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Theodore Pian, former AeroAstro professor, 90

Theodore Pian
Theodore Pian

Theodore H.H. Pian, who taught in MIT's Department of Aeronautics and Astronautics for more than 40 years and was a pioneer in the stress analysis of materials in aircraft and other stuctures, died on June 20 in Cambridge after a long illness. He was 90.

"To me he exemplified a professor's professor," said James Mar, professor emeritus of aeronautics and astronautics. "He counseled students, he did research that contributed to the theoretical underpinnings for the massive computer programs that are routinely used for structural analysis, he created subjects for undergraduates and graduate students, he was respected by his peers and his deportment was always self-effacing."

Pian was born in Shanghai, China in 1919, and earned a bachelor's degree in engineering from Tsing Hua University in Beijing. After working in the Chinese aircraft industry in the early years of World War II, he moved to the United States in 1943, and earned an SM from MIT's AeroAstro department in 1944 and a ScD in 1948.

Pian quickly progressed at MIT from AeroAstro teaching assistant and research associate to become a full professor of aeronautics and astronautics in 1966. He also gave lectures at 46 universities in the United States and at 55 universities in China, Japan, India, Israel, Germany, the United Kingdom, Canada, and other countries. He retired in 1990.

Always interested in foreign aerospace industry developments and his foreign students at MIT, Pian was also a visiting professor at 10 universities overseas during his career. He was an honorary professor at several leading engineering schools and aeronautical institutes in China.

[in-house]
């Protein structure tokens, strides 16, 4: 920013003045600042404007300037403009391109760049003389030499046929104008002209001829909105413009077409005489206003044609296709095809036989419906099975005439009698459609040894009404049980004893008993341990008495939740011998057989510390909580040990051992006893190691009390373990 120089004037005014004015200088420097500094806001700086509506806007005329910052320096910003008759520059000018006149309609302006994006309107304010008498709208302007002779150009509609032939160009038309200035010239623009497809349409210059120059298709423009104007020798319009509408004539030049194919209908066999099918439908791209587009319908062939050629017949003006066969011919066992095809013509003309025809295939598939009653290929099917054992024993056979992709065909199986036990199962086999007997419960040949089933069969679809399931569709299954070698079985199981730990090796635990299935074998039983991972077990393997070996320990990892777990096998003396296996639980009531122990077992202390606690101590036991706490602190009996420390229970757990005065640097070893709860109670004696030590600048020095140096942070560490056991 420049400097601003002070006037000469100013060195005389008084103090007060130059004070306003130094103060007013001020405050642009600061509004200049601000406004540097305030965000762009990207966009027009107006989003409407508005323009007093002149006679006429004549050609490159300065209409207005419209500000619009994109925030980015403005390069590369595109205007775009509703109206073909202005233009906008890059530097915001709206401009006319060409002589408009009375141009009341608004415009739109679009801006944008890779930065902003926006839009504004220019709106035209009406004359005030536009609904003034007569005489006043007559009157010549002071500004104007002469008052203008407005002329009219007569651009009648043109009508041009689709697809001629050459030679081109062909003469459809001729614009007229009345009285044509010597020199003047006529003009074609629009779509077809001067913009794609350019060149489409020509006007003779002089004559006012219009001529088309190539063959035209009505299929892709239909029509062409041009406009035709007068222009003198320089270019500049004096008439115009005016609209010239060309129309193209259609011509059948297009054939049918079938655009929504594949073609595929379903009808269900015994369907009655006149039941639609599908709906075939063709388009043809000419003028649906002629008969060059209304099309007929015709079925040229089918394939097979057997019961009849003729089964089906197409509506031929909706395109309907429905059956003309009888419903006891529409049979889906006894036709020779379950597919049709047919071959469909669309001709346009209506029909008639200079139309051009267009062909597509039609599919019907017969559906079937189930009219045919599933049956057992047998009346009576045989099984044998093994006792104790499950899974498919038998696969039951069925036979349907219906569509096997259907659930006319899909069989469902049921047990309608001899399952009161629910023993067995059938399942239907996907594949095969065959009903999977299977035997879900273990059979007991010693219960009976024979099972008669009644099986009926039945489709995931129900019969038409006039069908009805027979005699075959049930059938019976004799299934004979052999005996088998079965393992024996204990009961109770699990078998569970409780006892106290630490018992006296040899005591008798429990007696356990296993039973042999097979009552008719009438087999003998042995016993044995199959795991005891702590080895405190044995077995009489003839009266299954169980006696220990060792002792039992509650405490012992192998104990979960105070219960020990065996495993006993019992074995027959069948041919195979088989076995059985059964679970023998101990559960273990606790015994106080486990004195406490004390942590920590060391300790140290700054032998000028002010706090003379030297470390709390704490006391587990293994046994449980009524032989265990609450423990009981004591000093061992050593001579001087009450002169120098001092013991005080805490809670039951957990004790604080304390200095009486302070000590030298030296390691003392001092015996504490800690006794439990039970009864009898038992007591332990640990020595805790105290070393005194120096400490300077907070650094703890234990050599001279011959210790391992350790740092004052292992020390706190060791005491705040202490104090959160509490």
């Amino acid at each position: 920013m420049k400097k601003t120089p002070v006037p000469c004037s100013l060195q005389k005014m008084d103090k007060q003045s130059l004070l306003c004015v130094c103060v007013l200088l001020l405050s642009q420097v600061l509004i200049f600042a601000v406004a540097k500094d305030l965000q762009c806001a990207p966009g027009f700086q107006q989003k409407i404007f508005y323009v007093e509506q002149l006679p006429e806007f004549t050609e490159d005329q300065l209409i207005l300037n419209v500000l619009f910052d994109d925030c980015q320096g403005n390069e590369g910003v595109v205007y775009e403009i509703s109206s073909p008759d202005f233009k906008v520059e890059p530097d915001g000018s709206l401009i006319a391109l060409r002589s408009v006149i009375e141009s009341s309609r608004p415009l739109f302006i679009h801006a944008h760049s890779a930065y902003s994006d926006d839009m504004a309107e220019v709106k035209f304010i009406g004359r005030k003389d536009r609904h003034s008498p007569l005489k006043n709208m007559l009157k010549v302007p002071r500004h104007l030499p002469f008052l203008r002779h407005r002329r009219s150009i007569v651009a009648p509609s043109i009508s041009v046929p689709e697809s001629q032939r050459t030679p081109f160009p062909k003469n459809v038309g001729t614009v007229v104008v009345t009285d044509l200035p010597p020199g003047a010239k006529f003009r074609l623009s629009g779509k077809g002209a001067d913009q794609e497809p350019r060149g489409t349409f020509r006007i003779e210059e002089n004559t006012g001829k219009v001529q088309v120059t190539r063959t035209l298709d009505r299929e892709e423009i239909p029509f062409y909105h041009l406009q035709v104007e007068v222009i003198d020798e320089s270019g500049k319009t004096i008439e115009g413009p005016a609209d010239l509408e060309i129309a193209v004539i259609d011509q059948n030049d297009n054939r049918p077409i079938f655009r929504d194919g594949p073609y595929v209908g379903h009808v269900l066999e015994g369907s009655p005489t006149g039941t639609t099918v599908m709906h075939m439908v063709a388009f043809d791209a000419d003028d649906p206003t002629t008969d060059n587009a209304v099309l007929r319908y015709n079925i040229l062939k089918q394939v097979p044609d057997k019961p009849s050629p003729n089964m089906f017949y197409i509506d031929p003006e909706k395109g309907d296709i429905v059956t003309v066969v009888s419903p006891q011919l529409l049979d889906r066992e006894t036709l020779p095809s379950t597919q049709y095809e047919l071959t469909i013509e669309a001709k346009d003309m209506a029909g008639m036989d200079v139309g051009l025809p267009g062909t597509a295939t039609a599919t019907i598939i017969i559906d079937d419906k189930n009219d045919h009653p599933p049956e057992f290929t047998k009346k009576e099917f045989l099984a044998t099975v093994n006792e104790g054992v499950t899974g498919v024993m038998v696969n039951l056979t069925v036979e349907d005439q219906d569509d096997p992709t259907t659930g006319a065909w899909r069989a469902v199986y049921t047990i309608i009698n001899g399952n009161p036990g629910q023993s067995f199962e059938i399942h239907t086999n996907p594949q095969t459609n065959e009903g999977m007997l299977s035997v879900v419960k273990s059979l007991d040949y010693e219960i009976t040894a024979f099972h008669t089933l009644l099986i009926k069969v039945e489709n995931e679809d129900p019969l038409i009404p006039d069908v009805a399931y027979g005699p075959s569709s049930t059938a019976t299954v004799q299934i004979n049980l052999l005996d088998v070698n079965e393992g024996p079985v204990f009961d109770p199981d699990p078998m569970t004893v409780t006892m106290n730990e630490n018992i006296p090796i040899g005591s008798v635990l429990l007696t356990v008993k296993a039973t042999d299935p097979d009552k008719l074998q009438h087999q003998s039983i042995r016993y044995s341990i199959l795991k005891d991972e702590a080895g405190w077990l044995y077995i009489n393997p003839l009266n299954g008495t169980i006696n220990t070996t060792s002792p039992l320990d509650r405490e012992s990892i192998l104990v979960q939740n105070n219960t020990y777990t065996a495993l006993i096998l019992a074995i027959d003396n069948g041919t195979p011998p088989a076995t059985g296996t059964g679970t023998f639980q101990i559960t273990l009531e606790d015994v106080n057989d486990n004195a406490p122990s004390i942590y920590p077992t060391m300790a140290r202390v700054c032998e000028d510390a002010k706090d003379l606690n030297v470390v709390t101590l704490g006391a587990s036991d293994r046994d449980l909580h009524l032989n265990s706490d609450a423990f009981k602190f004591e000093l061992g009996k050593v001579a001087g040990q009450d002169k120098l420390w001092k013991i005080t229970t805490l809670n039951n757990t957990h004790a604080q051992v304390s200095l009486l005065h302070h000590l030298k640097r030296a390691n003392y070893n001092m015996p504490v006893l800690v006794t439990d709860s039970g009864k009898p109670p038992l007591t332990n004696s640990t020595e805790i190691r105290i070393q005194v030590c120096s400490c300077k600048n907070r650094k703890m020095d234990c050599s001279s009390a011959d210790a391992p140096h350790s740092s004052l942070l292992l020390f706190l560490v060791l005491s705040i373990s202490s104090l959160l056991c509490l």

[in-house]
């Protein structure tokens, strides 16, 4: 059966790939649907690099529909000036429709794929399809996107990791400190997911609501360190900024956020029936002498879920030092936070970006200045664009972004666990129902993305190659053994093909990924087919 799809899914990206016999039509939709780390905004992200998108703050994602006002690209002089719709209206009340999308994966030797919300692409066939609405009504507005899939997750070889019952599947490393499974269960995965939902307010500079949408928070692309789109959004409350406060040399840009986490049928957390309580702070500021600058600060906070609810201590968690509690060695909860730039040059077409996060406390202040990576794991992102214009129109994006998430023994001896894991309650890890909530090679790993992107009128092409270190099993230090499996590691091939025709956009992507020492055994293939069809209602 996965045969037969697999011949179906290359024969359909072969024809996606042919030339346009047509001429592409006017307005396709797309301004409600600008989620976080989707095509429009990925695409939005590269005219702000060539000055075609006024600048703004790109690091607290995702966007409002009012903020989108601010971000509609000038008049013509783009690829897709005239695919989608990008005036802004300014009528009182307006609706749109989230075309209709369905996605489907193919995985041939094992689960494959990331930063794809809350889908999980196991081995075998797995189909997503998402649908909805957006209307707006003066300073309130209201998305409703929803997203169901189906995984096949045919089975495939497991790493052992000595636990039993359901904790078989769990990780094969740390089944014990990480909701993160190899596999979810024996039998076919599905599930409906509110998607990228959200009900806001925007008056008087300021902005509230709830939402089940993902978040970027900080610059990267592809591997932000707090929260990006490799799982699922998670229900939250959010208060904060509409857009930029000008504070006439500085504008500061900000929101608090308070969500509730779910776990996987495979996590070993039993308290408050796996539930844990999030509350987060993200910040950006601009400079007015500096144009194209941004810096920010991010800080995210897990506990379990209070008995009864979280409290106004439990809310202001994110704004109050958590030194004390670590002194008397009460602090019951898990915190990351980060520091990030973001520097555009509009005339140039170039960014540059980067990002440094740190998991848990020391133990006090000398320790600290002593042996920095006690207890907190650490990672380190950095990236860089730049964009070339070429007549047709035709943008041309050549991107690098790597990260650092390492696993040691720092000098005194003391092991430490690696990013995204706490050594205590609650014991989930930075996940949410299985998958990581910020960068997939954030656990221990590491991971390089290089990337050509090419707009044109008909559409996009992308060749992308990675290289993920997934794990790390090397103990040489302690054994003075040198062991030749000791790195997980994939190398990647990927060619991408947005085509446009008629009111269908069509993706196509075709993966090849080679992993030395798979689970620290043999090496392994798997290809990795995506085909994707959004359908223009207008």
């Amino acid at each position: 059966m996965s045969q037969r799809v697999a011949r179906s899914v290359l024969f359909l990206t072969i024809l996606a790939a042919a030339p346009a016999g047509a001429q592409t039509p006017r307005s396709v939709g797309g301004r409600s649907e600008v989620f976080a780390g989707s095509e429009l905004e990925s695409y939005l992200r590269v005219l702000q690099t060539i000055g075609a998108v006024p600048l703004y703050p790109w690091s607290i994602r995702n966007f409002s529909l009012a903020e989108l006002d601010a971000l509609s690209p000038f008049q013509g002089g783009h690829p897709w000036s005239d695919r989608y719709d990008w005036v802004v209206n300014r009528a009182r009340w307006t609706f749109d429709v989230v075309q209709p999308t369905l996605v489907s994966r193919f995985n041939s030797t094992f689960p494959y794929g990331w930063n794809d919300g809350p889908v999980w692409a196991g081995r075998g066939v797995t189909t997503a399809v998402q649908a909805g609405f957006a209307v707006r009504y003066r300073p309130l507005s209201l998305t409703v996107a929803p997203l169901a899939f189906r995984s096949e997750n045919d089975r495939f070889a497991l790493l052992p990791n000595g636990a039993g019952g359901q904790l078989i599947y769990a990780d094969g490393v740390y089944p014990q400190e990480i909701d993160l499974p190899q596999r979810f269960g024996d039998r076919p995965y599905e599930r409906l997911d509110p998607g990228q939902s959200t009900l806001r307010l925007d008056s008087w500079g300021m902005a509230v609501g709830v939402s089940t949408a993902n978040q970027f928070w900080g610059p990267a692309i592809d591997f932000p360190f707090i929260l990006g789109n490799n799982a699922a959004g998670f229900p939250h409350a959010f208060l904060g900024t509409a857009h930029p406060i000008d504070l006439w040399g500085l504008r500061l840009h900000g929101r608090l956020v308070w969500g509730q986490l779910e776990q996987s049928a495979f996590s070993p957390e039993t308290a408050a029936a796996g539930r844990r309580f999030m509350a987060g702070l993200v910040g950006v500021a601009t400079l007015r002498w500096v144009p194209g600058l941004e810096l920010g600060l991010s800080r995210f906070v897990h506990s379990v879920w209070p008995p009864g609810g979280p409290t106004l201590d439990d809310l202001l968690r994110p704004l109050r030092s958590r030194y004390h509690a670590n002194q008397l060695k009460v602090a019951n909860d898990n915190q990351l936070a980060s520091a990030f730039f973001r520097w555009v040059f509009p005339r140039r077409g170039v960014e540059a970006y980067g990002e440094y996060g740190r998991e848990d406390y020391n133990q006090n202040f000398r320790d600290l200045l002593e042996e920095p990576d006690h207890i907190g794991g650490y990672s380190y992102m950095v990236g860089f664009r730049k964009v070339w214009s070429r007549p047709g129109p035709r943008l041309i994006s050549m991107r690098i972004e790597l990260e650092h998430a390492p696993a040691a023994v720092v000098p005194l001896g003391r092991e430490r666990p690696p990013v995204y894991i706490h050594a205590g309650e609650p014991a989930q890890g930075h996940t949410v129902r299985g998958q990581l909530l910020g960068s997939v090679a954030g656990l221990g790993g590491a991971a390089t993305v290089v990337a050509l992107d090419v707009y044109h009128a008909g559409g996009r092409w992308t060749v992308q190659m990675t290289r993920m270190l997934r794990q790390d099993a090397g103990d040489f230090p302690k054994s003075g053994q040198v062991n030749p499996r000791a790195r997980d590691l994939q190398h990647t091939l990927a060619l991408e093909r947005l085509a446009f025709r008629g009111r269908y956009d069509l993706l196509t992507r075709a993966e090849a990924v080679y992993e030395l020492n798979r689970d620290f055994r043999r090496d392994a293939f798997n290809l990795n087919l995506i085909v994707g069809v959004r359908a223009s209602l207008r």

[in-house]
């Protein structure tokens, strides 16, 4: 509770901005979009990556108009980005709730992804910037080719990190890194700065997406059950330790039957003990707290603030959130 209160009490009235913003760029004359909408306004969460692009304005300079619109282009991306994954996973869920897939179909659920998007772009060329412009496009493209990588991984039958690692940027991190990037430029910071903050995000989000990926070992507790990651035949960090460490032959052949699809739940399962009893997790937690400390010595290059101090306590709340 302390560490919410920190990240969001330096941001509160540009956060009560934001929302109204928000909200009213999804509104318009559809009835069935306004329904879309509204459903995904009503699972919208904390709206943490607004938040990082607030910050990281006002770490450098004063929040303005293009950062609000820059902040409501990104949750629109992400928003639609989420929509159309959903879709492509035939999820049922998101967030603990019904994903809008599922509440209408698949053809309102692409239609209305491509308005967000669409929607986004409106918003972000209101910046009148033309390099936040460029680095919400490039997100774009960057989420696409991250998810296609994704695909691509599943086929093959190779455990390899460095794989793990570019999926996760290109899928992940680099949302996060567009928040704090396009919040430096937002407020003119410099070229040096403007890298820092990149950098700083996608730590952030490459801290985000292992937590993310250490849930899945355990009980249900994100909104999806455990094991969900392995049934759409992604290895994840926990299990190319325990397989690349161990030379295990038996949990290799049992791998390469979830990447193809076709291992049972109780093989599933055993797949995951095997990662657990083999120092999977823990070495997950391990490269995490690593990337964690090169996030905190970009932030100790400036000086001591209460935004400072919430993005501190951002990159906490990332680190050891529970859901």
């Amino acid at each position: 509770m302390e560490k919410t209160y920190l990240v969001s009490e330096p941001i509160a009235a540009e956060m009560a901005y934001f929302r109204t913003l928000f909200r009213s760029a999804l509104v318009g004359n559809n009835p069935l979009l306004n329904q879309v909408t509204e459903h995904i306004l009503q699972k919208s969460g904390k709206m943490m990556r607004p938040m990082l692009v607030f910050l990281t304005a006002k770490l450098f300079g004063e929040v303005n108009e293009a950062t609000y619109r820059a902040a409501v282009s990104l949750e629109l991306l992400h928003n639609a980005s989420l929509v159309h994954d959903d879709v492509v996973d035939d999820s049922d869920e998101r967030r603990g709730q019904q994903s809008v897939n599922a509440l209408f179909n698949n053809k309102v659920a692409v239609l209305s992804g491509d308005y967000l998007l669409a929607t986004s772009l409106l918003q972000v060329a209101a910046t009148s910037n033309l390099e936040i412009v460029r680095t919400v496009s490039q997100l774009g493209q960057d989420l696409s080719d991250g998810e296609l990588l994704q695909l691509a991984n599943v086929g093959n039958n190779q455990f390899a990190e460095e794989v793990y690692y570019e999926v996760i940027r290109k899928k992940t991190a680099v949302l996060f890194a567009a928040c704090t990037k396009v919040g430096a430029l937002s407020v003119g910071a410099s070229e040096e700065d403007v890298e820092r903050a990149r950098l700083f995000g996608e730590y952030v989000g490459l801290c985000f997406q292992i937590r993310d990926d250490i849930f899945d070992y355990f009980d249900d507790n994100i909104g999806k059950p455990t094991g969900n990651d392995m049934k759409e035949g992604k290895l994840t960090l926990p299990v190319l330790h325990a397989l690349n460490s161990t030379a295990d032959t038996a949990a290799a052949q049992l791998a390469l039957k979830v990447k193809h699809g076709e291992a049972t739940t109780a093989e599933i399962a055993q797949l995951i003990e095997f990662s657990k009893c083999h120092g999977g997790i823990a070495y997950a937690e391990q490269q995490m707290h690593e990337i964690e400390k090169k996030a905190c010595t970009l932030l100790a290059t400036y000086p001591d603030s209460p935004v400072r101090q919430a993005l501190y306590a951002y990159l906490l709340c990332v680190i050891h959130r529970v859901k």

"Ted Pian was a pioneer in the field of computational methods for structural analysis," said Paul Lagace, professor of aeronautics and astronautics, who was Pian's student before becoming one of his colleagues in the department. "His work helped lay the foundations on which many of today's operational techniques are built. A number of his thesis students who worked directly with him on this development work are key contributors to this field throughout the world today."

Pian wrote more than 200 professional papers and wrote or edited several books in the field of finite element method, a problem-solving technique that, among other things, allows engineers to create simulations that show in great detail where a structure might bend or twist. He pioneered analytical techniques that are used for many types of mechanical calculation, such as deformation, stresses and strains, and fracture in aircraft and other mechanical structures. These methods are now used in the design, evaluation, and testing of metals and other materials to predict accurately their strength and performance. The applications of these methods range from bridges and large aircraft to precision-engineered optical, mechanical and electronic equipment.

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